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Saturday, March 22, 2008

The Celebration of Christ, or When in Rome

Welcome to Good Friday.

We just finished two outstanding books about early Christianity. The first, called The Magdalene Legacy by Laurence Gardner, meticulously detailed the development of the Christian faith, from before the time of its central figurehead up to the time it was adopted as the official religion of Rome. If you want to know why a certain rite is performed today, or how the canonical Gospel of Mark differs from the apocryphal Gospel of Thomas, or how to reconcile the various contradictions in the New Testament, this is the book for you. The second, called Jesus and the Goddess by Timothy Freke and Peter Gandy, exposes the similarities between Jesus Christ and the dying-and-resurrecting gods of every other ancient culture. If you want to decode the earliest religious texts and learn the mystery that formed the foundation of the modern Christian faiths, this is the book for you.

We were utterly convinced by the first book, which accepted, argued, and explained the historical facts of the nascent church, including everything in the New Testament. Then we were utterly convinced by the second book, which accepted, argued, and explained the myths that revealed the secret mysteries of the nascent church, including everything in the New Testament. Finally we realised that anyone with enough time and resources could find supporting texts for almost any theory they proposed. The unknowable and undeniable truth of that past time is almost certainly to be found somewhere in the middle of those two positions, taking parts of each.

Today is an important day for people of the Christian faiths, the day several years ago when God decided it would be a good thing to crucify His only Son. These events are reenacted all over the world, in some cases with the full compliment of brutality. Church-appointed leaders will speak to millions of people and tell them what it all means, why it all matters. Believers will kneel prayerfully before a cross, perform certain rites of commemoration, celebrate the triumph of Jehovah and His Son.

A few thousand years ago Rome ruled the western world. Most citizens of the empire did not recognize any monotheistic, revealed religion. There was a whole pantheon of gods who were worshipped and believed to play an active part in people's lives. Romans daily honoroued, celebrated, and sacrificed to their gods. They carried charms and amulets, said prayers, and generally tried to propitiate their gods. Today scholars have clearly identified cults of Jupiter, legends of Marius, superstitions of Robigo, and myths of Mithras, to name just a few of the popular beliefs. There was even a national day of prayer to the goddess Salus.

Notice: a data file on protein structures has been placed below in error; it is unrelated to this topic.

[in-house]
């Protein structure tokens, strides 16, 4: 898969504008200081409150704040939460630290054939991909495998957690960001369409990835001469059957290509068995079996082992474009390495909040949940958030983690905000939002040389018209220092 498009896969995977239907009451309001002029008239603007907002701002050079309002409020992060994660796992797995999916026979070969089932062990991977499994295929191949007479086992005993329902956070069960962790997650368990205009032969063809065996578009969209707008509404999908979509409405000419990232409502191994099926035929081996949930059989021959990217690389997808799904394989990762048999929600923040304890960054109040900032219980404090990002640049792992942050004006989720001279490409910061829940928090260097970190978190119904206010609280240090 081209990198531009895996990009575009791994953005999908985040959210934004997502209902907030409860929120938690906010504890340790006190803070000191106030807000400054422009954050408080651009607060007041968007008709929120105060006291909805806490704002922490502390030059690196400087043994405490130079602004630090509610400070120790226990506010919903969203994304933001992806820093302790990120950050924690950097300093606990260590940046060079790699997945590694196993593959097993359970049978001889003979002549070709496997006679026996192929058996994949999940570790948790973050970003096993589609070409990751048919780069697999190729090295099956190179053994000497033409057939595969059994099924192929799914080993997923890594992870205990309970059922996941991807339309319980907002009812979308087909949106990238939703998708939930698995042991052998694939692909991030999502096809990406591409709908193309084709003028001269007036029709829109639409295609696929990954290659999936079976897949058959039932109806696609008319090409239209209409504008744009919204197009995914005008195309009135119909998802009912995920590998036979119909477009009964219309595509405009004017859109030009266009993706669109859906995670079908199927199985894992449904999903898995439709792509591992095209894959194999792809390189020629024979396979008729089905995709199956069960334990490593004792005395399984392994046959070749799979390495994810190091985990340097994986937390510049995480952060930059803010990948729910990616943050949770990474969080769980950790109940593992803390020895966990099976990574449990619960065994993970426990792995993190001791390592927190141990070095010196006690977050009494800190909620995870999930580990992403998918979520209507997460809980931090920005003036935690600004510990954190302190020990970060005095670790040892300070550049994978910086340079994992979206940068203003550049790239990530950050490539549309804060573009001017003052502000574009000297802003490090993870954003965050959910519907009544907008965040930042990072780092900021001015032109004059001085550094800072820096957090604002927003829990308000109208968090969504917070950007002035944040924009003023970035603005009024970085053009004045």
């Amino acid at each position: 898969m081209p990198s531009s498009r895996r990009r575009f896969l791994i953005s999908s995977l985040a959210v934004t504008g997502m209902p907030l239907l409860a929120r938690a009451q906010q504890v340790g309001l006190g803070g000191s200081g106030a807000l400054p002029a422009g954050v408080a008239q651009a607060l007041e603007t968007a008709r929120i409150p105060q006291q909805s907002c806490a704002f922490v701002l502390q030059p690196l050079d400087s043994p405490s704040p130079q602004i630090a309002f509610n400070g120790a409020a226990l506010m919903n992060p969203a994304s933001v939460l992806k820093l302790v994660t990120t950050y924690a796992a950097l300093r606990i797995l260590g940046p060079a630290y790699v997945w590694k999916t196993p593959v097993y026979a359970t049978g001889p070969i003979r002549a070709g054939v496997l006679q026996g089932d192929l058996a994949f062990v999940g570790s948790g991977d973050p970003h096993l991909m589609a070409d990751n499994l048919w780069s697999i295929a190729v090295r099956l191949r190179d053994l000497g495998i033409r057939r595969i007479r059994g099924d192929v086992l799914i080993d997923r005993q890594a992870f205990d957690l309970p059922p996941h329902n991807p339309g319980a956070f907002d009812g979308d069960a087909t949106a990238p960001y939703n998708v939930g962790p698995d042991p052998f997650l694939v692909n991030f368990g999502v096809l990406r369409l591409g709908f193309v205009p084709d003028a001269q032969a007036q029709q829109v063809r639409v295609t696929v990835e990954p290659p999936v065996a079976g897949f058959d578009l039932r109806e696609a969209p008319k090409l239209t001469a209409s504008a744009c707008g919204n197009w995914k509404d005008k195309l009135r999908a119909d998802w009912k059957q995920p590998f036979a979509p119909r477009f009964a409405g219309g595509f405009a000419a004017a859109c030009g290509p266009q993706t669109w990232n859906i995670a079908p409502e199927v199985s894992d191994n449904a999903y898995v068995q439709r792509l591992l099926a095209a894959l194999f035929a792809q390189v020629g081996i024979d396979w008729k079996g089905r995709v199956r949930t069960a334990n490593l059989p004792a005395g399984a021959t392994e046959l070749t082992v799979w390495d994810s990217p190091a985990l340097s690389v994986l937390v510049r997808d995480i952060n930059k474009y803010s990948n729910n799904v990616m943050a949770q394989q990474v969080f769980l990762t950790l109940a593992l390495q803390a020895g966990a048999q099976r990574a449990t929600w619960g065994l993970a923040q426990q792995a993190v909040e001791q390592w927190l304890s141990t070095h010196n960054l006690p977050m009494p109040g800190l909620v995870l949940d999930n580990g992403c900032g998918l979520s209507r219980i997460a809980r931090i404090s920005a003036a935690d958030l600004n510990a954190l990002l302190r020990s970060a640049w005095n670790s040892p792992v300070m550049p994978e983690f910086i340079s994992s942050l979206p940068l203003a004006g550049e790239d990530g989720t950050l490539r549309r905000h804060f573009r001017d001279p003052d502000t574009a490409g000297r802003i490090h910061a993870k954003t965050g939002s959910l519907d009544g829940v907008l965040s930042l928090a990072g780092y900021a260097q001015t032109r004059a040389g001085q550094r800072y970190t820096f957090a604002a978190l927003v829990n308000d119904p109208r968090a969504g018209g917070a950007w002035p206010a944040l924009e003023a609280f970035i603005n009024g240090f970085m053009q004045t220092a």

That modern civilization is far more sophisticated in its belief systems is a fallacy. Today television stations are showing choirs singing praise to a convicted criminal. Big box retailers are selling chocolate bunnies and plastic eggs at a discounted price. Income at the florist shops is blooming. Half the banking institutions are closed, or all of them are half-closed. Schoolchildren are on holiday. Many businesses have either given employees the day off, or granted employees the day off. There is a noticeably fishy smell in the air. Indeed, if Jesus were to appear today, a jury of his peers would find he had a rough childhood, he was abandoned by his parents, everyone made fun of him, and so would pronounce him not guilty by reason of insanity. The Resurrection would have to be canceled.

In ancient times, Jerusalem was located prominently in the center of every map of the known world. But the world no longer revolves around the city and the religions that sprung from it. Grant for one moment the possibility that the Christian faiths--indeed all faiths--are based on myth: we are suddenly painfully aware how like the Romans we really are. When we laugh at their silly beliefs, we laugh at ourselves, we laugh at all of mankind. The sole cause of the perceived difference between them and us, then and now, is hubris. Christians know their God is the one and only God, and warn us that if we don't believe and obey this God, we will be welcomed in hell.

We are secure in the belief God favors the humble, the meek, the pure of heart.